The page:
CORINTH, Miss. — For Tom Parson, a park ranger at the Corinth Civil War Interpretive Center, helping people learn about their ancestors just comes with the job.
It's a regular thing for Parson to get a call from people who know their ancestors fought in the Civil War — but not much else. They talk to Parson for help to find out more.
Once Parson begins the research, he never knows where it'll end up.
Sometimes he finds material for his weekly Daily Corinthian column about the Crossroads area in the Civil War. Some of his best friendships have resulted from these research meetings, he said.
The difficulty of the project usually depends on how much information the person has to begin with, Parson said. If they're looking for a John Smith from Texas, for instance, it could be very difficult. With a little more information, however, the mission is usually a success.
"If we have a name and at least the state, it's a good jumping off place," he said. "We can do the research online and in our library. If they have the soldier's name and regiment, then my job is easy."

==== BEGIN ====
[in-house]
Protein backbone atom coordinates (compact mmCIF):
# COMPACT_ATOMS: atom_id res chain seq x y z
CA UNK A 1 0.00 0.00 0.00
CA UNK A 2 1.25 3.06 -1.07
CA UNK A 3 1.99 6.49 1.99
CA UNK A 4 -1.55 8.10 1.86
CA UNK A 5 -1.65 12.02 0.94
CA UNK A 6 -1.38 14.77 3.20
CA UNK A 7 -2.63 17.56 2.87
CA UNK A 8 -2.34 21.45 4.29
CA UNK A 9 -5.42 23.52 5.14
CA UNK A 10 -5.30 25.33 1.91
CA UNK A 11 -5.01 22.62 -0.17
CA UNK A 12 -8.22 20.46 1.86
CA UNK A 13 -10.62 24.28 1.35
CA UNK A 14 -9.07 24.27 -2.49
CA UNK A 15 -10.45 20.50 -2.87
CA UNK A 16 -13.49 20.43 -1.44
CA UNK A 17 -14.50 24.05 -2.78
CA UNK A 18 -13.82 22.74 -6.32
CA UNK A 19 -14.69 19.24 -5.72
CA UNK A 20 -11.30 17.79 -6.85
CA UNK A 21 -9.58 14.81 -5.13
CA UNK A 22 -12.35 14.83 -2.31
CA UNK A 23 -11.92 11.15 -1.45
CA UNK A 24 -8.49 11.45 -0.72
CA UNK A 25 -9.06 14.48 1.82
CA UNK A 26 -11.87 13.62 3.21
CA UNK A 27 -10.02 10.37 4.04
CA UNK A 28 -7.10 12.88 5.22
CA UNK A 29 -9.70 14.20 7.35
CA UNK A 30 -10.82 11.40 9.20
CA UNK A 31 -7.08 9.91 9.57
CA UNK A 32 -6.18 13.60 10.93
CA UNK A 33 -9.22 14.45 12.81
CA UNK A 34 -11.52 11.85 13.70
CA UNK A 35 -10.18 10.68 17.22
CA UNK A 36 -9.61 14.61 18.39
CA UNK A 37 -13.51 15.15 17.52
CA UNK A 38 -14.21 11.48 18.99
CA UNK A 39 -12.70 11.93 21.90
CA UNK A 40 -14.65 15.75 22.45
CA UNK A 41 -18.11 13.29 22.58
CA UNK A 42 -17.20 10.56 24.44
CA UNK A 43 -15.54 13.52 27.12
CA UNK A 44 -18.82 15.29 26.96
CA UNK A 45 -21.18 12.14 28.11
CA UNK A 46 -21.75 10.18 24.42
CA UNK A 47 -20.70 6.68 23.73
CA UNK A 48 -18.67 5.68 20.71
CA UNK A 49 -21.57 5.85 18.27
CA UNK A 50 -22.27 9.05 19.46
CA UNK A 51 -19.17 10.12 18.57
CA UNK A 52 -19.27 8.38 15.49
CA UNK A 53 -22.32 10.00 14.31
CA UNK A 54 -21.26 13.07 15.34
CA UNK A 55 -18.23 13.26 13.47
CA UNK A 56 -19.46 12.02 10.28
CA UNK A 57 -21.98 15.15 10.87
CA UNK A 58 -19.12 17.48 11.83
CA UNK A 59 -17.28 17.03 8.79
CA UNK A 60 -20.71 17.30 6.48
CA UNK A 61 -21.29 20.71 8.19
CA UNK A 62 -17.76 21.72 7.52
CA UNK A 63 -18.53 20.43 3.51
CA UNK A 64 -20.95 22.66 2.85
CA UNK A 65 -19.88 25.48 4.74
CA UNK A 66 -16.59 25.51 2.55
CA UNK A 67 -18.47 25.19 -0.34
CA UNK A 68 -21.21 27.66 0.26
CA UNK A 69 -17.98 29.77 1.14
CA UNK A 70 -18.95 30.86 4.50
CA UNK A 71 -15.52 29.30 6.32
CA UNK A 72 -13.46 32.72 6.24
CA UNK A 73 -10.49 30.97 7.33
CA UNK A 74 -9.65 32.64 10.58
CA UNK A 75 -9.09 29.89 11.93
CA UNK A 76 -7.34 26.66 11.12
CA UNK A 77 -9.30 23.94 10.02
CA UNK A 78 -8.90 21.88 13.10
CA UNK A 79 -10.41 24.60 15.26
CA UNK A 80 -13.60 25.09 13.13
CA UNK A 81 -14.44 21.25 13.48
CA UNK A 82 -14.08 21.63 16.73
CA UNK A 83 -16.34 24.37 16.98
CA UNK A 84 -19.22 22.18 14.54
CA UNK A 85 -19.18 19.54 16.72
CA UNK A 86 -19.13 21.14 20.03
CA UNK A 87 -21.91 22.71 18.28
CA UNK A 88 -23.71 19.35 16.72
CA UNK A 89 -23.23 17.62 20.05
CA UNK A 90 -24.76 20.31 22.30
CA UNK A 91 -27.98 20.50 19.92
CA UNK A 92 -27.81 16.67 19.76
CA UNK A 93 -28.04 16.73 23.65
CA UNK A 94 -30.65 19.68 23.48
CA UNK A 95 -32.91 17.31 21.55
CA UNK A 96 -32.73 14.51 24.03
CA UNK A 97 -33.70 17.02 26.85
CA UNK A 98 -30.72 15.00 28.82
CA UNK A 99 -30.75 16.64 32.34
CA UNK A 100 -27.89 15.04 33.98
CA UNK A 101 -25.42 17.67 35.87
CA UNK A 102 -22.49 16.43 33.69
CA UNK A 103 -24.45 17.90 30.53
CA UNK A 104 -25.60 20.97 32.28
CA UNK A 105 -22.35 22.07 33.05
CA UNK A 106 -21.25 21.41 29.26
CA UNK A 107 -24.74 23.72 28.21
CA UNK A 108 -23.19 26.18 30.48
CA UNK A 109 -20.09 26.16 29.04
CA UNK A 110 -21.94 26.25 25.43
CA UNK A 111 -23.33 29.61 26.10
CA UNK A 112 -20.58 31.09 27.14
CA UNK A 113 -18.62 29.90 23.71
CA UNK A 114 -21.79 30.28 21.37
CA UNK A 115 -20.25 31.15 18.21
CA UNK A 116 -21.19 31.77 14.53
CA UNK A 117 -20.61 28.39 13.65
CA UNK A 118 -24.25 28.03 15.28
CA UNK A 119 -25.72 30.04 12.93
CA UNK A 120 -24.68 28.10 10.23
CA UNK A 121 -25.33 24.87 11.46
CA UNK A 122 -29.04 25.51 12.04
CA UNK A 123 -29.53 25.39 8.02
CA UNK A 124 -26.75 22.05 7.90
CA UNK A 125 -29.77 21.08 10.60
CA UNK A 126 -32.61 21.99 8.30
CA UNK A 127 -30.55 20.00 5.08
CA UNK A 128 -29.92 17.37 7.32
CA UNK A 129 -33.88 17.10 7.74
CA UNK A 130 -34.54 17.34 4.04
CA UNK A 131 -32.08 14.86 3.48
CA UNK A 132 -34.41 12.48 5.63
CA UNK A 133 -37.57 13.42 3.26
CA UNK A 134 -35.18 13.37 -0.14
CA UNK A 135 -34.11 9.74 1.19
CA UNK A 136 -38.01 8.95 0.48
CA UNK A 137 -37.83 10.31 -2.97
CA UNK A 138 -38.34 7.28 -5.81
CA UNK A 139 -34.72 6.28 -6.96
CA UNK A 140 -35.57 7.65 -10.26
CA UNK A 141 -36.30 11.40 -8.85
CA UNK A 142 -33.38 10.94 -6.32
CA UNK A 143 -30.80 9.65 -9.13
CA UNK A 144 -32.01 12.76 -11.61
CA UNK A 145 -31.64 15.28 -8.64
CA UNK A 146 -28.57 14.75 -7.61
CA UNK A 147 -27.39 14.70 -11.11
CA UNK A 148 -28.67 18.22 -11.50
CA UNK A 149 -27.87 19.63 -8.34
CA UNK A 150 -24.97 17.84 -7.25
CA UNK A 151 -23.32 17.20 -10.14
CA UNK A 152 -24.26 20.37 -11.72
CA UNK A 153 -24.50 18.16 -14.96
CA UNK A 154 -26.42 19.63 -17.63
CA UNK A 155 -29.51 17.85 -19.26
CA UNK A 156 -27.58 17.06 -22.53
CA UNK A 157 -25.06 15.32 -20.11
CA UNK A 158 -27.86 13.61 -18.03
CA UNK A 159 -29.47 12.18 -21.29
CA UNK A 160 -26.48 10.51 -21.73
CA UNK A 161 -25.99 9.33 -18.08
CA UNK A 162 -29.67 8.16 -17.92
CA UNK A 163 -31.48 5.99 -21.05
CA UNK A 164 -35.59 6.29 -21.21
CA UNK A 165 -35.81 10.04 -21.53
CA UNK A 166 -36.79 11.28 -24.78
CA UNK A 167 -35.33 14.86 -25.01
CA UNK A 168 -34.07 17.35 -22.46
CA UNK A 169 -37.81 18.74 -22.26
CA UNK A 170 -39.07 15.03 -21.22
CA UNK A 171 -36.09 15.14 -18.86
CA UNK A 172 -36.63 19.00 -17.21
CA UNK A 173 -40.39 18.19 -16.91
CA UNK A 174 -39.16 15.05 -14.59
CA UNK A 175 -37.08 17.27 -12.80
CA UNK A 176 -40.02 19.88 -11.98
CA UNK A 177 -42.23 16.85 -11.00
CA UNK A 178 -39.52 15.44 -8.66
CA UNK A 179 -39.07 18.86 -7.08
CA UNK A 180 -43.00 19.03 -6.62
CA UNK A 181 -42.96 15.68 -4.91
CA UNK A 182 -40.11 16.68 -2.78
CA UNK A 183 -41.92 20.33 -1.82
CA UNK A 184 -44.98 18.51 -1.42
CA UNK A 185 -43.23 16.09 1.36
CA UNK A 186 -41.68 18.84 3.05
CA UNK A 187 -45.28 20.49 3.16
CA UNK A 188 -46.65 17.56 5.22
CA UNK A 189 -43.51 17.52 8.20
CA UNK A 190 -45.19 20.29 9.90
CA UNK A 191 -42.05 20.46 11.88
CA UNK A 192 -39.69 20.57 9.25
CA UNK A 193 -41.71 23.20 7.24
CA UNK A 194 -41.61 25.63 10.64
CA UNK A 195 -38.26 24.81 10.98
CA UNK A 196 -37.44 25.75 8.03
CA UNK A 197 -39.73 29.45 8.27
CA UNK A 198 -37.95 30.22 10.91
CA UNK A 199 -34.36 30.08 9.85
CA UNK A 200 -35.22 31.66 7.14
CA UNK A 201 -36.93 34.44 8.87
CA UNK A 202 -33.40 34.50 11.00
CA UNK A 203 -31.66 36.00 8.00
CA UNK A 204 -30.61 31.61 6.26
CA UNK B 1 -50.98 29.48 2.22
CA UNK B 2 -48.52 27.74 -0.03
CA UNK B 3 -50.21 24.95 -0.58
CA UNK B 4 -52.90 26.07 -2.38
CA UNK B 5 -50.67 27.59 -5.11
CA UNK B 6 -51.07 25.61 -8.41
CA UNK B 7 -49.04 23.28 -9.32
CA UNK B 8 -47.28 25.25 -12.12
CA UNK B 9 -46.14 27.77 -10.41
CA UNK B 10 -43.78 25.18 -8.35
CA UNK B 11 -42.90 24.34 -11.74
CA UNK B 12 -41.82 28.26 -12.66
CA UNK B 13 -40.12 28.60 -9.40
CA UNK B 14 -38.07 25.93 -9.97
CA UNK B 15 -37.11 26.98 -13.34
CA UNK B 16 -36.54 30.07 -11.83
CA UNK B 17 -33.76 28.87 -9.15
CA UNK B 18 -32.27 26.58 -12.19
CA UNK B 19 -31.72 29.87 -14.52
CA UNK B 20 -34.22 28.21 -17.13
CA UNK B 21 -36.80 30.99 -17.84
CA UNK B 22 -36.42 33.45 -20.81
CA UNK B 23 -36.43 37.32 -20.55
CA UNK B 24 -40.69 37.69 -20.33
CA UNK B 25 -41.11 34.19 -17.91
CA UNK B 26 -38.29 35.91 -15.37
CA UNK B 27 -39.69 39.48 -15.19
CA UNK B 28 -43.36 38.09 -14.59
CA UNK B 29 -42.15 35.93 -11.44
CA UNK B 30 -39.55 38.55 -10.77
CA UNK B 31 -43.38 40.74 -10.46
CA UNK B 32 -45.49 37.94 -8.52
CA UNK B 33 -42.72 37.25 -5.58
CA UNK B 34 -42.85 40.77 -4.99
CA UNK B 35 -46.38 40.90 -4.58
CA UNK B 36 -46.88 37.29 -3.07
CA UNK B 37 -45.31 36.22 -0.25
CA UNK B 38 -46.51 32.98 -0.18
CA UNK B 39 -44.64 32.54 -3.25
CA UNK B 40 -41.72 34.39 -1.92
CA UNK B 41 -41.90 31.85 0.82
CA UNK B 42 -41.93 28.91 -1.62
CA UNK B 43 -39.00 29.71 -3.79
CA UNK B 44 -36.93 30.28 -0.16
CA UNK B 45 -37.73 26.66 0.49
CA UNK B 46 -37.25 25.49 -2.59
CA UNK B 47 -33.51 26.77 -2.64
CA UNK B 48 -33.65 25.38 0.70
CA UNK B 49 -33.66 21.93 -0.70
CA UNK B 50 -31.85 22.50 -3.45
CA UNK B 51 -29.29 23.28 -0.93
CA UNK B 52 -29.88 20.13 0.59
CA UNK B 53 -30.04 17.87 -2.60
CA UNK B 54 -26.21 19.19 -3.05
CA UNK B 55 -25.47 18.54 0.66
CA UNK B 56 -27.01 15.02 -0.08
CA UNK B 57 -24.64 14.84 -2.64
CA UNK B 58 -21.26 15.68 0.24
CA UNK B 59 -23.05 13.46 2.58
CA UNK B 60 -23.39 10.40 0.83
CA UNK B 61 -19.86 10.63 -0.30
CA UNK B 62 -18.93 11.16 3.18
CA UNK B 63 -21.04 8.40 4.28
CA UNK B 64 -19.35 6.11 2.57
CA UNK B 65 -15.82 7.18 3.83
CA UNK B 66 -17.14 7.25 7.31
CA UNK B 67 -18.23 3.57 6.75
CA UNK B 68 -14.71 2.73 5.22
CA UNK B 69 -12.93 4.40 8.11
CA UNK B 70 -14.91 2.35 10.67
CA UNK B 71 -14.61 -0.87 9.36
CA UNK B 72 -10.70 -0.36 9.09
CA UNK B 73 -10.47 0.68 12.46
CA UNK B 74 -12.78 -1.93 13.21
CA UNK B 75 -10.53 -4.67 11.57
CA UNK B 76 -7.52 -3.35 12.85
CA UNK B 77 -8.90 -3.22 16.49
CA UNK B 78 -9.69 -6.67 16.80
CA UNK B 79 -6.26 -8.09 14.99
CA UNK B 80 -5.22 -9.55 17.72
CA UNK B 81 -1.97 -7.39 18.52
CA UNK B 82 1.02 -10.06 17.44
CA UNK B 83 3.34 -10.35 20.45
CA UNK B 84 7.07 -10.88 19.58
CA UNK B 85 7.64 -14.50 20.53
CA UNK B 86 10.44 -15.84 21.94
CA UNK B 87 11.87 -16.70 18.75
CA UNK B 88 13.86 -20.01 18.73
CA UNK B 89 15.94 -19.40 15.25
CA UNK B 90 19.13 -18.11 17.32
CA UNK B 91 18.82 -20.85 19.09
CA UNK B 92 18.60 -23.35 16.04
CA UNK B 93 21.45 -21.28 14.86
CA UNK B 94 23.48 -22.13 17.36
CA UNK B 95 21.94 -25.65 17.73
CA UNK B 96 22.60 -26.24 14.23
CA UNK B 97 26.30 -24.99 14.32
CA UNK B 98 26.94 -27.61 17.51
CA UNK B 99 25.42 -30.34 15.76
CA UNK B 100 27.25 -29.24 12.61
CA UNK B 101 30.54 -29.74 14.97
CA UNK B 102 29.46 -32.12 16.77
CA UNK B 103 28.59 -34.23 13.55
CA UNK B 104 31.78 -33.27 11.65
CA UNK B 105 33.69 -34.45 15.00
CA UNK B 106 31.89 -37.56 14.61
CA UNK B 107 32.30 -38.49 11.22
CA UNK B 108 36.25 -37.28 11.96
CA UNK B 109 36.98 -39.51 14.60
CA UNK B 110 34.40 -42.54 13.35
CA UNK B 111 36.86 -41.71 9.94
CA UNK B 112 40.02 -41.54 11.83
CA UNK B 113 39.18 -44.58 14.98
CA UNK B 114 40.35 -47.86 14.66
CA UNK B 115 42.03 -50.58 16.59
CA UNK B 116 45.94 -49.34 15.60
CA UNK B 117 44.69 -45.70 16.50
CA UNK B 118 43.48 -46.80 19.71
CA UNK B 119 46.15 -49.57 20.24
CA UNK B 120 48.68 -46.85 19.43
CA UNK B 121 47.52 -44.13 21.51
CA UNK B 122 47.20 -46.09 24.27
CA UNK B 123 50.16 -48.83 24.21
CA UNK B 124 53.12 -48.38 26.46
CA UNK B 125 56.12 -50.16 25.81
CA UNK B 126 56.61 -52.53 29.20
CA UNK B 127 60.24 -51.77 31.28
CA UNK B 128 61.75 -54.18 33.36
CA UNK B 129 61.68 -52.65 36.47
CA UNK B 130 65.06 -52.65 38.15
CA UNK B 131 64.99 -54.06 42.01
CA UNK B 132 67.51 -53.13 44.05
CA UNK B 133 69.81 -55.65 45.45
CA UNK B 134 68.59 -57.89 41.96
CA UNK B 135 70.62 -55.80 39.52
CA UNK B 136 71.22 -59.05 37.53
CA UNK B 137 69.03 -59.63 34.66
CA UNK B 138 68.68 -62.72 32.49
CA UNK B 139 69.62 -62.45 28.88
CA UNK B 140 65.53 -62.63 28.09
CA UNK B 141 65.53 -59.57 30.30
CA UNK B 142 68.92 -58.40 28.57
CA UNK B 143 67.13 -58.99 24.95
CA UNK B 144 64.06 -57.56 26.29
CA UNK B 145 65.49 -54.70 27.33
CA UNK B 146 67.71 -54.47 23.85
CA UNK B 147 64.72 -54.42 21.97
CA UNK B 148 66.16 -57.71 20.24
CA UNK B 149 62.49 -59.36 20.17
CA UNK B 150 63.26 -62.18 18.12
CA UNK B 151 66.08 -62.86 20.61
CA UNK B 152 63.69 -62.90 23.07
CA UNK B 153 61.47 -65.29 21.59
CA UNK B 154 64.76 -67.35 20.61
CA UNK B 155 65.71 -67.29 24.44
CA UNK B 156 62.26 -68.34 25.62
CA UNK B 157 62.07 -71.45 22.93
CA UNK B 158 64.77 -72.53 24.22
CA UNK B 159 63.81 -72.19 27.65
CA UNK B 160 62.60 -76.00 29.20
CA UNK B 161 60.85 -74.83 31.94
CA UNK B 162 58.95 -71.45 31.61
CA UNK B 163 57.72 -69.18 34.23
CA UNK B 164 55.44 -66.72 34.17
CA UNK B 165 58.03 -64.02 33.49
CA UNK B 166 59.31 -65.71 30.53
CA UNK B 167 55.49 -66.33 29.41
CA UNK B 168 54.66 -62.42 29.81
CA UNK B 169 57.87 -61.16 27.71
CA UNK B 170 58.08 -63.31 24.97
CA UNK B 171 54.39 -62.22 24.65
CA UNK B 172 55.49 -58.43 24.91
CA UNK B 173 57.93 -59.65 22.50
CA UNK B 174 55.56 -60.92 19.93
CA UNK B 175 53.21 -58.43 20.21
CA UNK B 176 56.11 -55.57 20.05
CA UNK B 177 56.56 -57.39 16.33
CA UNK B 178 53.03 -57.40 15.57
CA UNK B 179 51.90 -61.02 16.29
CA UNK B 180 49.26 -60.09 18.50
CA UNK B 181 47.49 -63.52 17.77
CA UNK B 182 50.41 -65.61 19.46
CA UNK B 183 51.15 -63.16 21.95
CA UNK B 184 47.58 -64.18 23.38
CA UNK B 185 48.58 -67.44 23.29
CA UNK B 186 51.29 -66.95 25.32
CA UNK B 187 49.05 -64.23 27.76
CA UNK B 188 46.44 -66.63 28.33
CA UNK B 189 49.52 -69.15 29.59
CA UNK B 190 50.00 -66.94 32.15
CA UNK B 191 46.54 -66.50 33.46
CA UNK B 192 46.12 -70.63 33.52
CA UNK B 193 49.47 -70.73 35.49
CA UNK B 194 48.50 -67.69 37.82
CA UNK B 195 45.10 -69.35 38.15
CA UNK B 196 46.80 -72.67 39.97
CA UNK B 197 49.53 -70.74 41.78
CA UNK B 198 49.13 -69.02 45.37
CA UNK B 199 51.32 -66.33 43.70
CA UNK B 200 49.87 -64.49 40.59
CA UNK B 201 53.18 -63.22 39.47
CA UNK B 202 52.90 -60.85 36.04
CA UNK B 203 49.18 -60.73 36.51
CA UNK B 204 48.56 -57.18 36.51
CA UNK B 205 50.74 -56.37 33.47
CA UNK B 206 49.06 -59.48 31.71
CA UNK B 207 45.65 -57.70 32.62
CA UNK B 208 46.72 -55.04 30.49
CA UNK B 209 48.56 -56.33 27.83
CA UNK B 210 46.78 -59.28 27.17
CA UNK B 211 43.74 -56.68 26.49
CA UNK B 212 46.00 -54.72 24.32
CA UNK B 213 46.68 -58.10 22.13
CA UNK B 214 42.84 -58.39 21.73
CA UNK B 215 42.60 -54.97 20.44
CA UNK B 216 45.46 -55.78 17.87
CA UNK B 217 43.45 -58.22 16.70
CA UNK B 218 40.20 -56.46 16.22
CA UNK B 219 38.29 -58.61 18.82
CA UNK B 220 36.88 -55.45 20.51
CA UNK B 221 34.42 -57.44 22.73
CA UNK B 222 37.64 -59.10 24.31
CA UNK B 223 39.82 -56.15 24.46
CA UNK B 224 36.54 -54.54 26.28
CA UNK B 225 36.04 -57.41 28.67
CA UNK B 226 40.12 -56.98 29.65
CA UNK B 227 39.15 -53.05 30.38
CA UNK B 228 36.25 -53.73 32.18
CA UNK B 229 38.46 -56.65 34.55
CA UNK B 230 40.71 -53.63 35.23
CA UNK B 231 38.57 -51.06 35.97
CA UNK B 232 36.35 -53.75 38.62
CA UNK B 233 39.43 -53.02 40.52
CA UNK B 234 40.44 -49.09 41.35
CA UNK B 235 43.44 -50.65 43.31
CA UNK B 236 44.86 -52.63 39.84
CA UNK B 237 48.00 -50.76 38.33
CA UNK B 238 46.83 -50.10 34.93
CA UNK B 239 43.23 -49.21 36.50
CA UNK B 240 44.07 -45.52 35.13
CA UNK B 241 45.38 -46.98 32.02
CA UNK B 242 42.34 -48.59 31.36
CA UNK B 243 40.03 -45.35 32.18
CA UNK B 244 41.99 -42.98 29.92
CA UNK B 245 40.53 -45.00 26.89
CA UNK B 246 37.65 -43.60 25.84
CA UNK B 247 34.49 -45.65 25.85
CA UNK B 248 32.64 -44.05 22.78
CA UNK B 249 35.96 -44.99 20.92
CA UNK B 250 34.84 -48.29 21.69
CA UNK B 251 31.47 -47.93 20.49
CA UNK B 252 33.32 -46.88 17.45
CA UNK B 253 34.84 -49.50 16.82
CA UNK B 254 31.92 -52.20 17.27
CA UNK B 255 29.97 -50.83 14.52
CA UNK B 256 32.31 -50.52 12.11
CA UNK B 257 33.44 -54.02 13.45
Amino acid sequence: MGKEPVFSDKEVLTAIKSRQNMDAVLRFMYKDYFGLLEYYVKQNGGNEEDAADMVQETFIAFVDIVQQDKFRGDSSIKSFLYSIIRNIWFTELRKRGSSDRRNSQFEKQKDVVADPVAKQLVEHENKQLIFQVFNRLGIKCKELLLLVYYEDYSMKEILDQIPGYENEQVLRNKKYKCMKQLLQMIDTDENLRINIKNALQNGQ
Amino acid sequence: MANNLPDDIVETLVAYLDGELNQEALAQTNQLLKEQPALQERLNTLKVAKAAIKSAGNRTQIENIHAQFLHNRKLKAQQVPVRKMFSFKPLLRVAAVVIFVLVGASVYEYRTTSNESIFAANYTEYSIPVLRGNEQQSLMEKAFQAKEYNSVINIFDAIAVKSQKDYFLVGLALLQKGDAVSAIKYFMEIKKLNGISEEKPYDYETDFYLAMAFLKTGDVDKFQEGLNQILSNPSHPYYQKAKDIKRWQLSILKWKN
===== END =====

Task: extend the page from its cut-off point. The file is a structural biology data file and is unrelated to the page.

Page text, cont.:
Another highly useful resource is an online pay-site called fold3.com. This site features scanned copies of the records of practically every soldier who served on both sides in the war. Sometimes a search will yield one page of records; sometimes it will turn up 50 pages.
Besides the common Civil War soldier, the website also has copies of the service records of famous soldiers like Robert E. Lee and Nathan Bedford Forrest.
Another online resource is the Civil War Soldiers and Sailors Database. The CWSS, a free website, helps researchers locate which unit their ancestors served in and provides a brief history of every regiment that served in the war.
"It's something you can look up very quickly, but you need to know the name and the state they're from," Parson explained. "It provides very limited information, but with that information and other sources we have here, we can flesh it out a bit."
One of the best parts of the experience is to show people the actual ground where their ancestors fought. If it's someone whose ancestor fought in the Battle of Corinth, Parson can show them where the ancestor's unit was positioned during the battle.
"We can bring people to within a few yards of where their ancestor served," Parson said.
Also, using soldiers' letters, diaries and other primary sources, it's possible to know what most parts of the battlefield and town looked like during the battle.
For Parson, helping Interpretive Center visitors discover their past — and their connections to history — is a rewarding experience.
"Truly," he said, "it's the best part of the job."